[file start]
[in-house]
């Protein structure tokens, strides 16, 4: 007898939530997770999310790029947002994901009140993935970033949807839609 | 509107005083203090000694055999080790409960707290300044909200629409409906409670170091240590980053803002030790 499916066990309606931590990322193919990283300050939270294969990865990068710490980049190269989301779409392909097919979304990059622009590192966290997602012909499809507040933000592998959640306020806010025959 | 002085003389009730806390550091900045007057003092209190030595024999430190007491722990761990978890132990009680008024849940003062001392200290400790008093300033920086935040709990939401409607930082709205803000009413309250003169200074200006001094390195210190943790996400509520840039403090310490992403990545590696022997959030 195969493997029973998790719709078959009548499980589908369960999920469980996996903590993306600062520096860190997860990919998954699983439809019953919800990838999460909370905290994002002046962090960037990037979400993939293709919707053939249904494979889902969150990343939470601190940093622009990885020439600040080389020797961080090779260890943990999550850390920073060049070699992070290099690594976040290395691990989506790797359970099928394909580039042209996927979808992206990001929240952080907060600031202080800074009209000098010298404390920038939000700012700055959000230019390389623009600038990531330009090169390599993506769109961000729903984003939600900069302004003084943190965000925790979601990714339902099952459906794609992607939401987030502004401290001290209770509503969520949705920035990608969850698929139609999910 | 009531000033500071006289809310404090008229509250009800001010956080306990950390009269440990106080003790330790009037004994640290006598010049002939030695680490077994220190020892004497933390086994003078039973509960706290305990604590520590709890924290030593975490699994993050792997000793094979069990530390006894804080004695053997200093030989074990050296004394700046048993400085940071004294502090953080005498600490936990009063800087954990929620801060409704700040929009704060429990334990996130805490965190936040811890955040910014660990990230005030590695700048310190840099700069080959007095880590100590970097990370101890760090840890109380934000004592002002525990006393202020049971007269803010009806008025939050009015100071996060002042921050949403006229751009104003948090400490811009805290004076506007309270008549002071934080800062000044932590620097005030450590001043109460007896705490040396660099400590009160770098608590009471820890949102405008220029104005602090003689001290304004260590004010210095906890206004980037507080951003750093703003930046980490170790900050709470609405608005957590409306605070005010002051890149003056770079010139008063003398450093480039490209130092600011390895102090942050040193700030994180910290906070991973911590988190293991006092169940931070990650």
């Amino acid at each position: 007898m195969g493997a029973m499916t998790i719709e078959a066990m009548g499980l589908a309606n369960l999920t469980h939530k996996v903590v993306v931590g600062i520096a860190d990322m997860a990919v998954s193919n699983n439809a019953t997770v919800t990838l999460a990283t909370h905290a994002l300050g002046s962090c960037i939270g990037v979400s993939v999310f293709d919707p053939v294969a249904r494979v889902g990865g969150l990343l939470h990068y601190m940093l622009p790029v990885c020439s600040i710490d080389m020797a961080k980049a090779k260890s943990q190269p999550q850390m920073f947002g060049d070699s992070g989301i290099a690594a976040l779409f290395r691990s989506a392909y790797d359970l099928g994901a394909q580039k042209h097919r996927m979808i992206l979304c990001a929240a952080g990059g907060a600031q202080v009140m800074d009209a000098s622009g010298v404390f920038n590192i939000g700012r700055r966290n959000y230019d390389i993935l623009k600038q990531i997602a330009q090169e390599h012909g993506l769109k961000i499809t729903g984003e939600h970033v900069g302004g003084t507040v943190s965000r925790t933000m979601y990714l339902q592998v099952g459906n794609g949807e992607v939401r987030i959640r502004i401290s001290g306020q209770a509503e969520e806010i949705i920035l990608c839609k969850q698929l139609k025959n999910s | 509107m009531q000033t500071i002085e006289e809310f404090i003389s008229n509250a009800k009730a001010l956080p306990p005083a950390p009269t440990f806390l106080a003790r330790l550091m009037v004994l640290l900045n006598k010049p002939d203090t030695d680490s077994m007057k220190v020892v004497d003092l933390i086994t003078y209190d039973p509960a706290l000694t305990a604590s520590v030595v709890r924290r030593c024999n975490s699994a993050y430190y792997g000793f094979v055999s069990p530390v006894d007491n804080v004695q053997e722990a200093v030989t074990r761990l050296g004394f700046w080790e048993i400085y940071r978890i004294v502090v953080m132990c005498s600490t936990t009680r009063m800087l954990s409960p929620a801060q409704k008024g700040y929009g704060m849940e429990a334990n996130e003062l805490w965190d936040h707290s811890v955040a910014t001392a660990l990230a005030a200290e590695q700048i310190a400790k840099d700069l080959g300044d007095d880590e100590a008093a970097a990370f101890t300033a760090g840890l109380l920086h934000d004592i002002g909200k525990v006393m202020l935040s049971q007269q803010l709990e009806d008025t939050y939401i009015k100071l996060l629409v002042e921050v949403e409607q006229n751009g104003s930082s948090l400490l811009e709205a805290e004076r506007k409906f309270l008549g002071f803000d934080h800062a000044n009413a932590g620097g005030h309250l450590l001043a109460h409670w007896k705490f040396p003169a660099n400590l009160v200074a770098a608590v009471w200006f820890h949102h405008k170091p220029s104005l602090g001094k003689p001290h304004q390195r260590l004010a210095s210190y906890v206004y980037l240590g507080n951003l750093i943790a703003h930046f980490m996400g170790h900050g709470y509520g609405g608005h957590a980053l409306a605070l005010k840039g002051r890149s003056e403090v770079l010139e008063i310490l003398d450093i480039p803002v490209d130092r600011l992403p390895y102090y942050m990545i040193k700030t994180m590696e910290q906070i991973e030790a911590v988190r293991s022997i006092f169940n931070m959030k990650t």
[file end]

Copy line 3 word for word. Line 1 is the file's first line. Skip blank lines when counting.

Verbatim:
């Amino acid at each position: 007898m195969g493997a029973m499916t998790i719709e078959a066990m009548g499980l589908a309606n369960l999920t469980h939530k996996v903590v993306v931590g600062i520096a860190d990322m997860a990919v998954s193919n699983n439809a019953t997770v919800t990838l999460a990283t909370h905290a994002l300050g002046s962090c960037i939270g990037v979400s993939v999310f293709d919707p053939v294969a249904r494979v889902g990865g969150l990343l939470h990068y601190m940093l622009p790029v990885c020439s600040i710490d080389m020797a961080k980049a090779k260890s943990q190269p999550q850390m920073f947002g060049d070699s992070g989301i290099a690594a976040l779409f290395r691990s989506a392909y790797d359970l099928g994901a394909q580039k042209h097919r996927m979808i992206l979304c990001a929240a952080g990059g907060a600031q202080v009140m800074d009209a000098s622009g010298v404390f920038n590192i939000g700012r700055r966290n959000y230019d390389i993935l623009k600038q990531i997602a330009q090169e390599h012909g993506l769109k961000i499809t729903g984003e939600h970033v900069g302004g003084t507040v943190s965000r925790t933000m979601y990714l339902q592998v099952g459906n794609g949807e992607v939401r987030i959640r502004i401290s001290g306020q209770a509503e969520e806010i949705i920035l990608c839609k969850q698929l139609k025959n999910s | 509107m009531q000033t500071i002085e006289e809310f404090i003389s008229n509250a009800k009730a001010l956080p306990p005083a950390p009269t440990f806390l106080a003790r330790l550091m009037v004994l640290l900045n006598k010049p002939d203090t030695d680490s077994m007057k220190v020892v004497d003092l933390i086994t003078y209190d039973p509960a706290l000694t305990a604590s520590v030595v709890r924290r030593c024999n975490s699994a993050y430190y792997g000793f094979v055999s069990p530390v006894d007491n804080v004695q053997e722990a200093v030989t074990r761990l050296g004394f700046w080790e048993i400085y940071r978890i004294v502090v953080m132990c005498s600490t936990t009680r009063m800087l954990s409960p929620a801060q409704k008024g700040y929009g704060m849940e429990a334990n996130e003062l805490w965190d936040h707290s811890v955040a910014t001392a660990l990230a005030a200290e590695q700048i310190a400790k840099d700069l080959g300044d007095d880590e100590a008093a970097a990370f101890t300033a760090g840890l109380l920086h934000d004592i002002g909200k525990v006393m202020l935040s049971q007269q803010l709990e009806d008025t939050y939401i009015k100071l996060l629409v002042e921050v949403e409607q006229n751009g104003s930082s948090l400490l811009e709205a805290e004076r506007k409906f309270l008549g002071f803000d934080h800062a000044n009413a932590g620097g005030h309250l450590l001043a109460h409670w007896k705490f040396p003169a660099n400590l009160v200074a770098a608590v009471w200006f820890h949102h405008k170091p220029s104005l602090g001094k003689p001290h304004q390195r260590l004010a210095s210190y906890v206004y980037l240590g507080n951003l750093i943790a703003h930046f980490m996400g170790h900050g709470y509520g609405g608005h957590a980053l409306a605070l005010k840039g002051r890149s003056e403090v770079l010139e008063i310490l003398d450093i480039p803002v490209d130092r600011l992403p390895y102090y942050m990545i040193k700030t994180m590696e910290q906070i991973e030790a911590v988190r293991s022997i006092f169940n931070m959030k990650t």